It is a long time (March 2009 and September 2011) since we drew attention to the UK Disabled Living Foundation’s brilliant AskSARA ‘self-assessment’ and recommendation system which contains much useful advice and links to specific items of equipment for older and disabled people. It includes a telecare-related section and could be a good starting point for professionals who lack specific telecare training and who are asked to recommend equipment. (The reports do come with warnings about getting appropriate ‘live’ help.)
However, now is a good time to point readers back to AskSARA because it has now started to give a better, app-like experience to users reaching the site from a smartphone. Users can now go through the self assessment easily without any horizontal scrolling or straining to see small text. The ensuing report is also clear and can be printed out or a link can be emailed for viewing on a larger screen device later. However, the telecare information is a little buried – one has to choose the ‘Daily Activities’ topic tab and then ‘Help in Emergencies’ to start the self assessment. Worth exploring, though.
A UK study indicates that people with diabetes have a significantly raised risk of heart problems. Quite a good argument for increasing the uptake of remote diabetes care, surely? Diabetes patients face 65% higher risk of heart failure. GP Online.
Last week the GP’s publication Pulse held a ’roundtable’ discussion session on the issues for GPs around telehealth. It was funded by the 3millionlives (3ML) team, commissioned by the Department of Health (DH) 3millionlives (3ML) programme, and editorially controlled by Pulse to a brief agreed with 3ML. The 3ML contingent was headed by Paul Hitchcock who is the NHS workstream lead for 3ML at DH.
If you are interested in telehealth it is worth reading for some snippets from Professor Stan Newman and the ever-sceptical GP Margaret McCartney, and for the indication of the direction for 3ML from Paul Hitchcock “From my perspective at the Department of Health, our immediate next step is much closer engagement with the GP community than we’ve achieved to date.” This looks like it was a reasonable start, but will Pulse articles become less negative about telehealth from now on? The future of telehealth in Pulse – free registration required. Heads-up thanks to Mike Clark.
Not telecare or telehealth, but a sharp reminder how easy it is to slip into writing nonsense (and have it approved). And don’t forget these are the kind of people who will be advising commissioners, possibly on telehealth procurements, in the brave new NHS. Local NHS unit picks up top award for ‘the worst written nonsense’ of 2012 Wirral Globe.
This research evaluates how smartphones and tablet PCs at two points–2010 and 2012–have affected healthcare professionals and influenced the way they practice, including the most in-demand information. Compared are providers in the EU Big 5 and the US. Conducted by EPG Health Media (UK). Abstract. Link to full PDF (registration required)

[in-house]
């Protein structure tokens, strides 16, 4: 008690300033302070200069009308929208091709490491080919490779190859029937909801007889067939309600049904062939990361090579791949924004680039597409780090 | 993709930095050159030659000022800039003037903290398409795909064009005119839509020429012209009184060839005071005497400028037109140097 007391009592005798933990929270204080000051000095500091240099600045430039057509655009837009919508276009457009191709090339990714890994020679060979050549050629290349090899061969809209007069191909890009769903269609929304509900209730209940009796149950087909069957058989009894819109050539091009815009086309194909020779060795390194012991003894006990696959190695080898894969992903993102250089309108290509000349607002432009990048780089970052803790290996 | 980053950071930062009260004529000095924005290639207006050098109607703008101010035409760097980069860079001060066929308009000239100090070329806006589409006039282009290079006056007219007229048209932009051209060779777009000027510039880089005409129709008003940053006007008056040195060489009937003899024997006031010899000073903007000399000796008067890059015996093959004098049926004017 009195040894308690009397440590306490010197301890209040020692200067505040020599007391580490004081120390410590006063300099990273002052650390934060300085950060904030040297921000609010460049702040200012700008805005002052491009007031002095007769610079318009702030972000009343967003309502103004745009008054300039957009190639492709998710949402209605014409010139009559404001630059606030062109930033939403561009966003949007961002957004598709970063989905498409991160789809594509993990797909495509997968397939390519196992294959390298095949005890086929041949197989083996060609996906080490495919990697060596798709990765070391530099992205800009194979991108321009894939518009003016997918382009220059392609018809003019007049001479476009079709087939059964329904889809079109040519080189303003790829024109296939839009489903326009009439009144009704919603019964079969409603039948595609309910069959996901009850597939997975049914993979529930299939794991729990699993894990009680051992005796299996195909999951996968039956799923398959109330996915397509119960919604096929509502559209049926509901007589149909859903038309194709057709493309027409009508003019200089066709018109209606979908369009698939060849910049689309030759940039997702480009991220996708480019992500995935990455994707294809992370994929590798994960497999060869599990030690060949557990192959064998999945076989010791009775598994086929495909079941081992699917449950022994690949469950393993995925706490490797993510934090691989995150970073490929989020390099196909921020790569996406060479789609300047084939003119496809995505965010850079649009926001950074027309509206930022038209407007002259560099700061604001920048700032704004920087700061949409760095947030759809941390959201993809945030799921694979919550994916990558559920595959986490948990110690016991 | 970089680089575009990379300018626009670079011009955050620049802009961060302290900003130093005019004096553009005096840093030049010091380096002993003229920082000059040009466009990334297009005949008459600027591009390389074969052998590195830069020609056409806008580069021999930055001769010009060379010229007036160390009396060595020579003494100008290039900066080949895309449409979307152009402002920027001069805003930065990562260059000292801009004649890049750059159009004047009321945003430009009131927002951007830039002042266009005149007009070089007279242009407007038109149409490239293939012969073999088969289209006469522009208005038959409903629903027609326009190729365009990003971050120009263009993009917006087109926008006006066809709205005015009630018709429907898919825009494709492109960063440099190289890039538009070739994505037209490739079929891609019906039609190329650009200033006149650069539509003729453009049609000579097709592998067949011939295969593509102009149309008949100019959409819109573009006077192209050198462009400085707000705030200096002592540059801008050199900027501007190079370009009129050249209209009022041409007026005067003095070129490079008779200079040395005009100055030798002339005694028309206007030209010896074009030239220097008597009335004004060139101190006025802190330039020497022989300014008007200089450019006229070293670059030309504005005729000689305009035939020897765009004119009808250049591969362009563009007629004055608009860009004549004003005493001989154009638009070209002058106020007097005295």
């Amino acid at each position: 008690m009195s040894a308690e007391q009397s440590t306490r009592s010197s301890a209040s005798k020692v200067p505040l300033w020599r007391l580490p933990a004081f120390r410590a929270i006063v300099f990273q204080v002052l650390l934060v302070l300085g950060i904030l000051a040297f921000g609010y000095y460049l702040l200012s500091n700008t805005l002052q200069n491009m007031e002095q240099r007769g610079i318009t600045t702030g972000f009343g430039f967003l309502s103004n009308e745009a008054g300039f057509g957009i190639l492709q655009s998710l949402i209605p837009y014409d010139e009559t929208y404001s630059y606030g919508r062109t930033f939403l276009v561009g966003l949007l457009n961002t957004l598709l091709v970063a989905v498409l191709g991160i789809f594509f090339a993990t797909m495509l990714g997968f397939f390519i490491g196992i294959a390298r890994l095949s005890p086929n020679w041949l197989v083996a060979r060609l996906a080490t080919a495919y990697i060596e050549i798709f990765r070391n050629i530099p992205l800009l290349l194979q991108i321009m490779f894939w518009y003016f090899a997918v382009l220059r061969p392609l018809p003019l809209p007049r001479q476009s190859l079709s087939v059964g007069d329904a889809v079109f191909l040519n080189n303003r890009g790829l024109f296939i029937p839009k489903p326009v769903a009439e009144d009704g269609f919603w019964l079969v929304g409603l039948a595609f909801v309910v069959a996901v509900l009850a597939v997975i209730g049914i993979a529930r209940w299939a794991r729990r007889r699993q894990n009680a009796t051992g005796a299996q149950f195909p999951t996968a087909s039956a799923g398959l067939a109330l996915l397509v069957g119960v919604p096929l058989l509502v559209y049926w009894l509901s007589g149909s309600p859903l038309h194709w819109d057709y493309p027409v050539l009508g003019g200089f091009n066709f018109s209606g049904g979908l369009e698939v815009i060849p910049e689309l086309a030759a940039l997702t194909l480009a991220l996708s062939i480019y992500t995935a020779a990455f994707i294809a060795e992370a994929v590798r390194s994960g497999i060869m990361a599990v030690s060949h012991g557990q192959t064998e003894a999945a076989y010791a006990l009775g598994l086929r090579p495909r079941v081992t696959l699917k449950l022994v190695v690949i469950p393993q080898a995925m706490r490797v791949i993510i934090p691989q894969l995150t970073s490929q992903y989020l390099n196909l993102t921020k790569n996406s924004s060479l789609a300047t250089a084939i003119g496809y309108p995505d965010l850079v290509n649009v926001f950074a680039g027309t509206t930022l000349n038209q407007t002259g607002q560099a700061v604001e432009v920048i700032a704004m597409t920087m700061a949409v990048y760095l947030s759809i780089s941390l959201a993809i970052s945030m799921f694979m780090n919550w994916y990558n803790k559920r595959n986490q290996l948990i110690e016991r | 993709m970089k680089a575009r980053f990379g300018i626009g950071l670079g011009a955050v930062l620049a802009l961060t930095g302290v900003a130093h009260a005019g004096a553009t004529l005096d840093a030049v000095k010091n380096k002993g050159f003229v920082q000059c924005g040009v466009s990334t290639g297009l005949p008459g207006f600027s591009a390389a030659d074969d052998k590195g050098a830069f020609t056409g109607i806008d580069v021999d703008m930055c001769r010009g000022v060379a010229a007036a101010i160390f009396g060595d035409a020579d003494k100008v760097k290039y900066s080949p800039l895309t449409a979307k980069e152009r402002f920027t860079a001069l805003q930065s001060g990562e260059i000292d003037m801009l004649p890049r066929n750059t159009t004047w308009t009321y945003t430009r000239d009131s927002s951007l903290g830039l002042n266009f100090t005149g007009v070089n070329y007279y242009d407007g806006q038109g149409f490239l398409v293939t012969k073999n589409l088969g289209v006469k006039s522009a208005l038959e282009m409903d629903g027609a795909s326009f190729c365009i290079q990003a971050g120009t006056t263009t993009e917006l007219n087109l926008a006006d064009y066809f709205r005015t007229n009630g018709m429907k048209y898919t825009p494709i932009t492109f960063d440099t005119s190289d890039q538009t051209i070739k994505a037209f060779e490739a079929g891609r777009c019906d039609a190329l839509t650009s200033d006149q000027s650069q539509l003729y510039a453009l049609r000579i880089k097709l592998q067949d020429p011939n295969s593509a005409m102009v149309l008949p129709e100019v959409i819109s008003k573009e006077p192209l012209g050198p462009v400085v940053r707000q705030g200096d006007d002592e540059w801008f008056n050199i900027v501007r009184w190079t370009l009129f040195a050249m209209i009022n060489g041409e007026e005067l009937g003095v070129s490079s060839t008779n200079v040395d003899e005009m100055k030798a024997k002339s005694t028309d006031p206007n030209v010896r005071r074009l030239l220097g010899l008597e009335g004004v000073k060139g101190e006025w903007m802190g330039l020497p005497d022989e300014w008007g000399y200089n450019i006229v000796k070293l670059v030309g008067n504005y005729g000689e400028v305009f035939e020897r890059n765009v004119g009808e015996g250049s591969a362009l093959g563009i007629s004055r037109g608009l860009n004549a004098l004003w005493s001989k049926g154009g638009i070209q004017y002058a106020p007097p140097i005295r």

You’ll find the design of this prototype skin sensor out of University of California, San Diego either endearingly goofy or just scary. This paper ‘tattoo’ is actually a solid-contact ion-selective electrode (ISE) made using standard screen printing techniques finished with an electropolymerization process on commercially available transfer tattoo paper. The two ‘eyes’ are actually electrodes which measure perspiration on the skin’s surface to determine stress-related changes in pH and clues to metabolic diseases such as Addison’s, or more simply fatigue or dehydration. The tattoo sticks to even wet skin. It can also measure sodium, potassium and magnesium with different sensing materials. There’s great potential for this not only in sports, but also in assisted living and rehabs where one of the most serious conditions is gradual, invisible dehydration of residents. Tattoo-based medical sensor puts a happy face on detecting metabolic problems (GizMag) Happy face tattoo does serious work (University of Toronto release)
David Shaywitz, co-founder of the Boston-based Center for Assessment Technology and Continuous Health (CATCH) and advocate for humanism in digital health [TA 6 Nov], surprises in his Forbes picks for digital health company, person and book of 2012. First, the company: the EHR that dominates large hospital systems, Epic. Why? It may be awful and the bane of M.D.s, but the hospital system gets basic connectivity that chains together the bits, in a proprietary way, delivered with ‘flawless implementation’–the kind of customer services that holds every hand in MIS and HIT until the boo-boo is better. In other words, they delight the buyer. (Your marketing lesson for today.) Second, for person, none other than The Gimlet Eye’s circular bête noire Vinod Khosla. Shaywitz is this-n-that about the man, believing Khosla underestimates the human factors in medicine while agreeing with him on how behind healthcare is in capturing and using basic data, much less integrating more advanced data produced by monitoring. Editor Donna and the Eye take a dimmer view, believing that much of Khosla’s ‘disruption’ is to gain notice for (OK, hype) his investments such as AliveCor’s iPhone case heart monitor (just receiving FDA Class II clearance), cellphone microscope Cellscope and data collection/platforming Ginger.io (leading $6.5 MM in series A funding). Finally, Shaywitz’s pick for book of the year is”Why Nobody Believes The Numbers,” by Al Lewis. Disease management takes longer, saves less, has difficulty in achieving any ROI but can work out best for the patient in the long run, if we ever get there. But didn’t we know that already? Forbes article
Related: Khosla vs. Kvedar at the mHealth Summit. From Khosla, the usual ‘80% of healthcare can be delivered without doctors’, ‘50% of doctors are below average’ and most Americans today understand health information at a fifth grade level (so much for everyone being Quantified Selfers!). Kvedar argues the same points from ‘60% of healthcare costs are labor’ and that computers are better than humans at algorithmic tasks. Not much of a debate here as Khosla gets 80% of the article lineage. mHIMSS